DOI (if there is one) 10.1520/E0170-10
URL http://enterprise.astm.org .   

 

Citation examples                      

The following examples are provided as a guide for how to cite standards. However, always check with your lecturer first to see if they have any guidelines or preferences.

APA 7

Entry in reference list - Standards filed online
Author, A. A. (Year). Title of standard (Standard No. xxx). Name of provider or Agency. URL

Entry in reference list - Standards in print
Author, A. A. (Year). Title of standard (Standard No. xxx). Publisher.

Example - reference list
Standards Australia & Standards New Zealand. (2020). Helmets for use on bicycles and wheeled recreational devices (AS/NZS 2063:2020). SAI Global. https://www-saiglobal-com.eu1.proxy.openathens.net/online/autologin.asp

Examples in text citations

This is evident in guidelines provided about scooters and tricycles (Standards Australia & Standards New Zealand, 2020).

Or

Standards Australia and Standards New Zealand (2020) provide the following guidelines:

For more information refer to the library's guide on referencing ReCite: https://library.unimelb.edu.au/recite/apa7/patents-and-standards

 

IEEE

(Source: IEEE Standards Style Manual)

Format: [Citation number] Title of standard, Standard number, Date

Example: [1] Letter Symbols for Quantities, ANSI Standard Y10.5-1968.

 

ASME

(Source: ASME Style Citation Guide)

Format: [Citation number] Year, Standard issuing body/Standard number: Title of Standard.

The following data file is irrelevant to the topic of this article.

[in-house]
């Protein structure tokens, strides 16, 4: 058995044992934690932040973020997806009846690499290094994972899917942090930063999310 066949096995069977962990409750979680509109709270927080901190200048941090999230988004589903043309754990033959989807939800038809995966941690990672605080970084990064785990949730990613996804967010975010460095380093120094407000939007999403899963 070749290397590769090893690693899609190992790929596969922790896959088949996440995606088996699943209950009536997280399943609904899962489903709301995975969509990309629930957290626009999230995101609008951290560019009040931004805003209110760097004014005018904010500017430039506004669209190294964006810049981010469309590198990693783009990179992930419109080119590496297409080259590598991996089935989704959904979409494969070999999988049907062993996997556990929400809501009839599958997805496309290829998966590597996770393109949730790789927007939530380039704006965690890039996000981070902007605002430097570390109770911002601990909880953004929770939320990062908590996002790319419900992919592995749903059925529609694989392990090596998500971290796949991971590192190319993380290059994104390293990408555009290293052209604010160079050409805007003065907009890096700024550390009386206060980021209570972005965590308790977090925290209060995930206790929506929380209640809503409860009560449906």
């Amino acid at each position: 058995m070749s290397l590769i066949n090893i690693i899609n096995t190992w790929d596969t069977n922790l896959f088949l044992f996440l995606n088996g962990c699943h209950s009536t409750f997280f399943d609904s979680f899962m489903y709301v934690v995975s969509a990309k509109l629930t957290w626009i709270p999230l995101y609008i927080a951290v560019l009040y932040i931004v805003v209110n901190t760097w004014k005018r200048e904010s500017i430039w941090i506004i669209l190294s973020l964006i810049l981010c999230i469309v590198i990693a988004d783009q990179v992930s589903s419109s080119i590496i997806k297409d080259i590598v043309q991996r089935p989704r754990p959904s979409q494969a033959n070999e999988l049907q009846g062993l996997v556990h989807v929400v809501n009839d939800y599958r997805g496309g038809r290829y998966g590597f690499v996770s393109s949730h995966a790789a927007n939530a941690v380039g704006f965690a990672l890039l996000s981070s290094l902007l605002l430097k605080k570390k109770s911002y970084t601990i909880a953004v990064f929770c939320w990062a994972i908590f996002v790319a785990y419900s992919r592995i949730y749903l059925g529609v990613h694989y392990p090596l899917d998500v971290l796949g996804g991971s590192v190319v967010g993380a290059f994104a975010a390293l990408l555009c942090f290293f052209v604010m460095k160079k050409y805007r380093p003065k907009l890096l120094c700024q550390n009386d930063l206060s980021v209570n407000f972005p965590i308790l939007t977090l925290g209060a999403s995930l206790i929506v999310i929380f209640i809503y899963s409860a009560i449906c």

Example: [2] 2001, ASTM 905: Standard Test Method for Determining Thermal Performance of Tracking Concentrating Solar Collections.

 

ASTM

Source (Referencing ASTM Standards)

Format: Standard issuing body/Standard number, Edition/version, "Title," Publisher, City, State or Province, Publication year, DOI, Publisher website.‚Äč

Example: ASTM Standard C33, 2003, "Specification for Concrete Aggregates," ASTM International, West Conshohocken, PA, 2003, DOI: 10.1520/C0033-03, www.astm.org

 

Chicago (recommended by ANSI)

Source: Chicago Manual of Style (section 14:249 on "Pamphlets and the Like") and OWL Purdue Writing Lab: General Citation

Format: Chicago does not mention how to cite standards explicitly, but they will be treated like a book, journal, or book series (depending on the situation and where it's published). Section 14:249 notes that "[d]ata on author and publisher may not fit the normal pattern, but sufficient information should be given to identify the document." Make sure you provide enough information that someone can track down the document later; namely, identify it as a standard, and provide the issuing agency/publication name, the standard number, and the standard title, and publication date (if not obvious from the standard number).

 

 

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You can contact the Science and Engineering Library team directly:

Science and Engineering Team

scieng-lib@lists.unimelb.edu.au